Easing the sting

“The lady doth protest too much, methinks.” As do some high-profile Republicans caught up in recent gay sex scandals.

US senator Larry Craig is the latest to fall. After making a career out of opposing gay rights he has been busted in a gay sex solicitation scandal. He was arrested in June in a sting operation in a Minneapolis airport men’s room for soliciting sex from a male undercover officer. He pled guilty.

But, when the guilty plea hit the news he said it was all a misunderstanding.

What did Craig do? According to media reports of the police report he kept watching the undercover police officer through a crack in the bathroom stall. Craig then entered the stall next-door to the cop’s and placed his luggage against the opening under the stall door.

“At 1216 hours Craig tapped his right foot,” reported Sgt Dave Karsnia. “I recognized this as a signal used by persons wishing to engage in lewd conduct…. The presence of others did not seem to deter Craig as he moved his right foot so that it touched the side of my left foot which was within my stall area.”

The report said that Craig swiped his hand beneath the stall divider several times and that then Karsnia showed his police identification under the stall.

Was he cruising? Sounds like it to me.

Craig is not alone in the bizarre homophobic-ridden, self-hating Republican closet. There’s congressman Mark Foley, who was discovered to have been sending sexual emails to male teens in the Congressional page program for years. He was also the chairman of the House Caucus on Missing and Exploited Children, and one of the leading critics of child porn.

There’s Rev Ted Haggard, then head of the National Association of Evangelicals, who last November was discovered to have paid a male prostitute for sex. In his day job as head evangelical dude, he taught that homosexuality was an abomination and actively lobbied against any and all gay rights.

There’s Bob Allen, member of the Florida House of Representatives, who earlier this summer was arrested for offering an undercover police officer $20 to perform oral sex. In a charming turn Allen said that he only offered to give the cop the blowjob because he was a “pretty stocky black guy” and he was intimidated. (Apparently it’s better to be a raving racist than gay). Allen was one of the legislators who supported Florida’s ban on gays adopting children.

Then there’s Glenn Murphy Jr, national chairman of the Young Republicans, who was accused this summer of sexually assaulting another Young Republican. The two men had got drunk, and spent the night together. According to the police report, when the young man woke up in the middle of the night he found Glenn “holding my dick with one hand and sucking my dick with his mouth.” Glenn’s day job? Political consultant to the Republicans where he often advised using gay marriage as a divisive wedge issue.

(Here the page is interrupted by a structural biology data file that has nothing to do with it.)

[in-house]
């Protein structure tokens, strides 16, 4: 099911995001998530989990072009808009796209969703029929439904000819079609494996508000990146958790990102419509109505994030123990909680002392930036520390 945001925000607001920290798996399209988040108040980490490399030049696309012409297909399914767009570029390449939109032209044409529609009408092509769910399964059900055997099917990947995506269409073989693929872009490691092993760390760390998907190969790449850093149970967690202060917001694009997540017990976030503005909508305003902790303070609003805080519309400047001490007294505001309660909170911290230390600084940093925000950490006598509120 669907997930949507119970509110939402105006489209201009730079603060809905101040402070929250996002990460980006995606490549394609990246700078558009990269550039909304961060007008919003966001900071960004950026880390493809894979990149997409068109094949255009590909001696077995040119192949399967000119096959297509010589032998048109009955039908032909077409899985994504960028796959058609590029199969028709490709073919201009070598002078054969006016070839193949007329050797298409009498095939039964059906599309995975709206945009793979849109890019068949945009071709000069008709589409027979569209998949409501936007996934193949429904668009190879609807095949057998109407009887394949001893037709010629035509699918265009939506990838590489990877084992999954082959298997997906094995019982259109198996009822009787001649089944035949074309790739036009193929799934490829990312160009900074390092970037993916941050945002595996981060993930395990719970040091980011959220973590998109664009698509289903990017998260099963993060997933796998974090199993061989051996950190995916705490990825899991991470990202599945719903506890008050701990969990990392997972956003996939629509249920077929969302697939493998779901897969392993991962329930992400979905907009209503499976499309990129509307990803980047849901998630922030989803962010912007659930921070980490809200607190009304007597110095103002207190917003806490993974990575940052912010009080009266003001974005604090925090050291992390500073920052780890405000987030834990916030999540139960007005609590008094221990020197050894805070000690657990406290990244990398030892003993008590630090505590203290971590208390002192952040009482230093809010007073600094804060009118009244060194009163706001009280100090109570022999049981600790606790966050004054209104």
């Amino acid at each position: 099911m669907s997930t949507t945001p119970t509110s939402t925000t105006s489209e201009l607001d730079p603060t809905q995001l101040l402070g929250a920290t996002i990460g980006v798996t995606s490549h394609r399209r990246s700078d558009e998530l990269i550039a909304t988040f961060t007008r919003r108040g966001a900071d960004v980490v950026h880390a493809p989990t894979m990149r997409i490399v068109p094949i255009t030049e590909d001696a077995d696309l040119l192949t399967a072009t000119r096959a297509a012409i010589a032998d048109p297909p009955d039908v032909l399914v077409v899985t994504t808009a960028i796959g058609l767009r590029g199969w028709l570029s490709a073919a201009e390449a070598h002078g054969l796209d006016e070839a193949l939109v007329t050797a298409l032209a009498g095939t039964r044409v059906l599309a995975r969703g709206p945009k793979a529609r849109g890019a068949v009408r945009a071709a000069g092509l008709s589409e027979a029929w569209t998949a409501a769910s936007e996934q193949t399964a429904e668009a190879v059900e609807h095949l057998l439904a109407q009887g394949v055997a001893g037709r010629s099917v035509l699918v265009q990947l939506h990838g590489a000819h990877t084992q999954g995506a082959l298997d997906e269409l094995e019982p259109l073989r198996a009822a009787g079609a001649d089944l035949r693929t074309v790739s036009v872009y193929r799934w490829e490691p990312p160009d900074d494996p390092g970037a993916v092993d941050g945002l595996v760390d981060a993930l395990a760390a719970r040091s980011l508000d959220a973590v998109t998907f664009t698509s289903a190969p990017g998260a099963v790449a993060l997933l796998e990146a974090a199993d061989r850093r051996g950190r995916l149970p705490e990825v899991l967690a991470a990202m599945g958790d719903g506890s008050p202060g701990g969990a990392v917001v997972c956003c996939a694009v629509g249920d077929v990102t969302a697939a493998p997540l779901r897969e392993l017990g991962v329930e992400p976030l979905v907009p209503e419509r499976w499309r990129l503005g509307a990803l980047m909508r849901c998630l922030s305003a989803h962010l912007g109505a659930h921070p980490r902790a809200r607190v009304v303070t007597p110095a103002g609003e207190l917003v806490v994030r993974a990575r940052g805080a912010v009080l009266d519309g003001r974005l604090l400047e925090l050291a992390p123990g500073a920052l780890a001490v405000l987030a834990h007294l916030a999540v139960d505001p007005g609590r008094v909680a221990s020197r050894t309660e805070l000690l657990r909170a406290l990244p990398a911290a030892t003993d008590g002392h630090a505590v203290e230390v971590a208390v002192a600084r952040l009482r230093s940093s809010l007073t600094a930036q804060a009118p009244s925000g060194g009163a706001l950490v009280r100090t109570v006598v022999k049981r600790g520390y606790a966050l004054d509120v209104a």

What should we make of all this? We probably can’t help but delight — at least a little — in the hypocrisy and cheer their downfall.

But, here’s the rub. The crime of which they stand accused is that they had gay sex and some of them got busted by undercover cops in bathroom sex sweeps. What are the cops doing spending their precious time busting consensual sex? And what’s wrong with using the services of a male prostitute? Or offering $20 for a blowjob? (Okay, so maybe he was cheap, but it shouldn’t be a crime.)

With same-sex marriage so front-and-centre and gay sex in the back seat, not many gay rights advocates — especially in the US — want to come out swinging about the right to cruise and have consensual paid sex, to say nothing about sexual liasons with teenagers. Maybe gay folks who are interested in shifting this agenda, even just a little, should think about coming to their defence.

Sure, I hate these guys as much as anyone else. But, maybe there is a subversive opportunity here that we haven’t really begun to exploit. Love the sin, hate the sinner.

Brenda Cossman

Brenda Cossman is a professor of law at the University of Toronto, the author of Sexual Citizens: The Legal and Cultural Regulation of Sex and Belonging (Stanford University Press) and a former board member of Pink Triangle Press, Xtra’s publisher.

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